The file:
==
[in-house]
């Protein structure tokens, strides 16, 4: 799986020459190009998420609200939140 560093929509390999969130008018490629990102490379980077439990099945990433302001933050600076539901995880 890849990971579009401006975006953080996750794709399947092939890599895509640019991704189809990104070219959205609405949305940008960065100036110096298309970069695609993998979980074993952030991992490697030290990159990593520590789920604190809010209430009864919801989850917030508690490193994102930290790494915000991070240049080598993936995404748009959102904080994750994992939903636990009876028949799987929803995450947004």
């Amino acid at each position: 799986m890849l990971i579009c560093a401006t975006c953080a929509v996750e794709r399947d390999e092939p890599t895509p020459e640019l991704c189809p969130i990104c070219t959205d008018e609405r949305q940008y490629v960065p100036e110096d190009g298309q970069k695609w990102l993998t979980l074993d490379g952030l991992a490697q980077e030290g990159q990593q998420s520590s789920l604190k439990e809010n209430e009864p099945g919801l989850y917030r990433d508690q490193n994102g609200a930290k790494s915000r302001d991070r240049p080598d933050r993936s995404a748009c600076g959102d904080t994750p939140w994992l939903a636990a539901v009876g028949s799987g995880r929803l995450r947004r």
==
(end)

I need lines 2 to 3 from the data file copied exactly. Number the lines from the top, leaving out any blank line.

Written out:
């Protein structure tokens, strides 16, 4: 799986020459190009998420609200939140 560093929509390999969130008018490629990102490379980077439990099945990433302001933050600076539901995880 890849990971579009401006975006953080996750794709399947092939890599895509640019991704189809990104070219959205609405949305940008960065100036110096298309970069695609993998979980074993952030991992490697030290990159990593520590789920604190809010209430009864919801989850917030508690490193994102930290790494915000991070240049080598993936995404748009959102904080994750994992939903636990009876028949799987929803995450947004």
């Amino acid at each position: 799986m890849l990971i579009c560093a401006t975006c953080a929509v996750e794709r399947d390999e092939p890599t895509p020459e640019l991704c189809p969130i990104c070219t959205d008018e609405r949305q940008y490629v960065p100036e110096d190009g298309q970069k695609w990102l993998t979980l074993d490379g952030l991992a490697q980077e030290g990159q990593q998420s520590s789920l604190k439990e809010n209430e009864p099945g919801l989850y917030r990433d508690q490193n994102g609200a930290k790494s915000r302001d991070r240049p080598d933050r993936s995404a748009c600076g959102d904080t994750p939140w994992l939903a636990a539901v009876g028949s799987g995880r929803l995450r947004r």